Live Acts Replacing All Movie Shows
[UPDATES: See below, please.]
[UPDATE No. 3: My Deep Throat source is revealed here.]
Ladies and gentlemen, it is with deep sadness that I inform you of an era coming to an end in San Francisco. The venerable Castro theatre at the end of this year will no longer regularly show films and many staffers were fired this week.
After catching the press screening this afternoon of "A Separation", an excellent Iranian drama that is the Islamic Republic's official entry for the foreign language Academy Award, a local film industry source spilled the bad news about the Castro theatre. For professional reasons, the source has requested confidentiality.
Here are details of the bad news for our cherished single-screen movie palace, owned and managed by Don Nasser.
Come January regular movie programming will be a thing of the past. No more almost-daily films shown. Word is that the enormous screen will shrink for an occasional film festival, but nothing is firm about the screen or a solid commitment to festivals.
The Castro will transform itself into a live performance venue, that is supposed to bring in more profits for the owner than movie showings. To better accommodate the needs of musicians, singers, comedians and the like, the small backstage area along with the stage and screen will undergo significant redesigning.
Most of the theatre's management and consulting teams have been let go, and not one gay person remains in a senior position.
Listening, slack-jawed I might add, to the source deliver the depressing news it crossed my mind to ask if there was hope Supervisor Scott Wiener might help restore and save the movie-going component to the Castro.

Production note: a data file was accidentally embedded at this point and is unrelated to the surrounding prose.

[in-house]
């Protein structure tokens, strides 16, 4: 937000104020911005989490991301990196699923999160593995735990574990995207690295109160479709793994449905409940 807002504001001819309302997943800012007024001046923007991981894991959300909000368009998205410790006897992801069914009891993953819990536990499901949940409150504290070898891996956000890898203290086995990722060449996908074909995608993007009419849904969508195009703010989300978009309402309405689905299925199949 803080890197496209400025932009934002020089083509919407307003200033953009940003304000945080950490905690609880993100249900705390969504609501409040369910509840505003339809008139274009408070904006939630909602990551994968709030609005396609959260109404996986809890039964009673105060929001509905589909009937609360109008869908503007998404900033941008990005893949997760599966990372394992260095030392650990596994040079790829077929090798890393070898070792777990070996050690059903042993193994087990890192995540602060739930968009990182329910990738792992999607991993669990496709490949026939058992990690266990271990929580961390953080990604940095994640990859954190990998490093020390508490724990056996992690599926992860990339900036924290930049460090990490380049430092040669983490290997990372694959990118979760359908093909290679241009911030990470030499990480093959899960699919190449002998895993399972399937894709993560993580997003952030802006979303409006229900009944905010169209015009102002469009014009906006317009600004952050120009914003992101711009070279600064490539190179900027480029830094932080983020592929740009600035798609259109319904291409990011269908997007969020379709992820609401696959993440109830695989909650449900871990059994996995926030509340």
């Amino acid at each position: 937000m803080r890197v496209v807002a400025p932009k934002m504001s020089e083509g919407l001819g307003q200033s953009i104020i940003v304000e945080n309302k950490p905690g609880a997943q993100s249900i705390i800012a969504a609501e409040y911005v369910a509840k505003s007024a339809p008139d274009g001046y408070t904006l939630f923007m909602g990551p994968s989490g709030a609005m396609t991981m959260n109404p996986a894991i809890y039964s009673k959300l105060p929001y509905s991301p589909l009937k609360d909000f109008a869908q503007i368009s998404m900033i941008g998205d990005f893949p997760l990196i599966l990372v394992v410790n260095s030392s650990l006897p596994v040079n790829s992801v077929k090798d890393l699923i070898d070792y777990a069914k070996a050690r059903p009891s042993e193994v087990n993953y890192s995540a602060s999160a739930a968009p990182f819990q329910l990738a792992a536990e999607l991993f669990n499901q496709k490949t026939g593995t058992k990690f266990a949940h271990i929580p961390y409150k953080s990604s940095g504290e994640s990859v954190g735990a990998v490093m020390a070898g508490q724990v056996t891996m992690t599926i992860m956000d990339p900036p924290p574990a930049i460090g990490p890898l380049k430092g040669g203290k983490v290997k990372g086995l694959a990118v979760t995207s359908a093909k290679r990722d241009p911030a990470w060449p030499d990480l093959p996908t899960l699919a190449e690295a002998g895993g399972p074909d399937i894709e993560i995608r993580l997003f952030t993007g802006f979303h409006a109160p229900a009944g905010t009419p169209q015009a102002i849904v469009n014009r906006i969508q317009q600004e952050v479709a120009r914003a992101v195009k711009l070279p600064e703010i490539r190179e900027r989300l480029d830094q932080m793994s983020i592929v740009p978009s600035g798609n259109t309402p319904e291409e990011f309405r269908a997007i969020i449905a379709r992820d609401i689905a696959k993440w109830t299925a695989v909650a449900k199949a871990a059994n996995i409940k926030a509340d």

My source scoffed at the notion Wiener would sweat over the loss of the theatre as we now know it. We didn't go near the third-rail subject of the psychological blow to the area. There will be time for that in the future.
Seems to me turning the Castro from a low-priced film temple into a higher-priced live performance venue would equal fewer folks coming to the gayborhood. Reducing reasons for visiting the area will diminish its already-battered vibrancy and displease the struggling merchants.
I am so sorry my gut fear has proved true. Back in April when I blogged about the Castro being shuttered eight-nights that month, hope was that it was an aberration, but in August the sad sequel, another eight-nights of darkness were on the calender. The fear was that so many closed nights could lead to no more regular almost-daily movies.
I didn't have the heart to write about the December Castro calendar, with the third month of eight-nights of no movies, when it was announced because I recalled other months this year when the theatre was shut just four or five nights.
The coming soon page for the Castro usually has a couple of items listed for the following month's highlights, but not today as witnessed in the screen grab above.
If Don Nasser has different information than what I was told today, I'd be happy to hear it and write that what I heard was wrong.
[UPDATE #1: Folks have written to me to say what I was told was incorrect information, and I have emailed and left voice mail for my source, asking the source for clarification. Hope to have a response from the source this morning and will update/amend this post.]
[UPDATE #2: I've conferred with my source and they stand by the changes reported last night that will eventually take place over the next year or so at the Castro. The source maintains the owner is headed in a live performance direction and stands by the information shared with me. The source's identity will be made public at the appropriate time. I have also reached out to Walt Von Haufe, the publicist for the theatre and hope to hear back from him soon.]